Whether it is a house or shares of a company's stock, the money you initially used to purchase an asset is the cost basis. For example, if you purchased 250 shares of stock for $1,000, the cost basis for that investment is $1,000. You have to know the cost basis of your investments to be able to calculate your gains and losses. Sometimes you might alter the cost basis, for example, by building an addition to your house or buying more shares of the same company's stock. When you do such things, you must calculate the adjusted basis for the investment.
Determine the initial cost basis of your investment by calculating the original amount of money you spent to purchase the asset or security. For instance, suppose you purchased 250 shares of a company's stock at $4 per share. The cost basis for that investment would be $1,000.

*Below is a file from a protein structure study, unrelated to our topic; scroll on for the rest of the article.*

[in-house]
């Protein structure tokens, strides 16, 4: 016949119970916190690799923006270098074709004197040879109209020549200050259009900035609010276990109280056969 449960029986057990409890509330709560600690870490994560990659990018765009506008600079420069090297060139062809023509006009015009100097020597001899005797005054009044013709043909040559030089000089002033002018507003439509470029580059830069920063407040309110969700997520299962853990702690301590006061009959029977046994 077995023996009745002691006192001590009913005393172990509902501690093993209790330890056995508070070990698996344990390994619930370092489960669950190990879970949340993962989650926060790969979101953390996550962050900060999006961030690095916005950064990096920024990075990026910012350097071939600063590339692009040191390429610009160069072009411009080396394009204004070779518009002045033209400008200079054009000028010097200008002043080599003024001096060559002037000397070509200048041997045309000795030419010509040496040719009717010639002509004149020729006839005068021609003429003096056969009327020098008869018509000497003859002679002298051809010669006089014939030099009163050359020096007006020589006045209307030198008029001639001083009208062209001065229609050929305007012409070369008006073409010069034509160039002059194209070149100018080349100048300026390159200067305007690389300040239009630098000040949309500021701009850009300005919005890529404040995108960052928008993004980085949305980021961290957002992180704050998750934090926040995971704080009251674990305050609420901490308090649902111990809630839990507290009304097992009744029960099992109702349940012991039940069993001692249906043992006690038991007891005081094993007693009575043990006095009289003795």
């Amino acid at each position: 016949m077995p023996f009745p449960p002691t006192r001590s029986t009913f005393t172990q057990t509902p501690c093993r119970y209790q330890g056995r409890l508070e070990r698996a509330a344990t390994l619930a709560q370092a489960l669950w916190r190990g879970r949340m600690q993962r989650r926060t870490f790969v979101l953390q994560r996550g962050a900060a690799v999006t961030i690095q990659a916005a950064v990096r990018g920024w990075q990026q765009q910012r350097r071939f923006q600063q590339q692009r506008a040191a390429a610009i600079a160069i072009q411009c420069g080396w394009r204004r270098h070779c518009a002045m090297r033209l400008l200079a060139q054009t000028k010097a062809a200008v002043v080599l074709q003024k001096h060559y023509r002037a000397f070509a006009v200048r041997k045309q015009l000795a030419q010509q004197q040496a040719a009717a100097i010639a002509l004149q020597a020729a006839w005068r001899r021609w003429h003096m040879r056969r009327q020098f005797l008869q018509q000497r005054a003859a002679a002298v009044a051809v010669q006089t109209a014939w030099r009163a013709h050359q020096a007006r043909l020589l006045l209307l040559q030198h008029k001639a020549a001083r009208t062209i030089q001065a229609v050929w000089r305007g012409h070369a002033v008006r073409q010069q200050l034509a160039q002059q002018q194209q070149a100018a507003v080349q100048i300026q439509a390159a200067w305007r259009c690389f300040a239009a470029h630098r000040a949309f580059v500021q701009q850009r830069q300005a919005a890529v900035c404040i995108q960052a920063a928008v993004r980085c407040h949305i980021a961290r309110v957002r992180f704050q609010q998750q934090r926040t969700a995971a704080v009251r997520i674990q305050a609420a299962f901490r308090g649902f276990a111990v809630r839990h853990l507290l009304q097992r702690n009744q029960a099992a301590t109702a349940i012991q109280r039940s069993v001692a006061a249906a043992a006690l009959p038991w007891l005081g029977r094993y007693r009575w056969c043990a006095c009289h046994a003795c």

Track any adjustments you make to your initial investment. For instance, suppose that two months later, you buy 100 shares of the same stock for $5 per share.
Calculate your adjusted basis by factoring in the change to your investment. For example, if you had bought 100 more shares of stock at $5 per share, your adjusted basis would now be $1,500. That is, you add the $1,000 you originally spent to the $500 you spent when you bought more shares.
You make the same type of calculations when you calculate the adjusted basis of real estate. For example, suppose you bought a house for $200,000. Your cost basis is $200,000. Later if you add a $30,000 addition to your home, your adjusted cost basis is $230,000.
Although in theory calculating an adjusted basis is easy, it can get complicated quickly -- such as if you buy and sell a few shares of a company's stock several times during the tax year. Other factors, such as commissions and reinvested dividends, can also affect the numbers. If you are unsure about how to calculate your adjusted basis, consult a tax professional.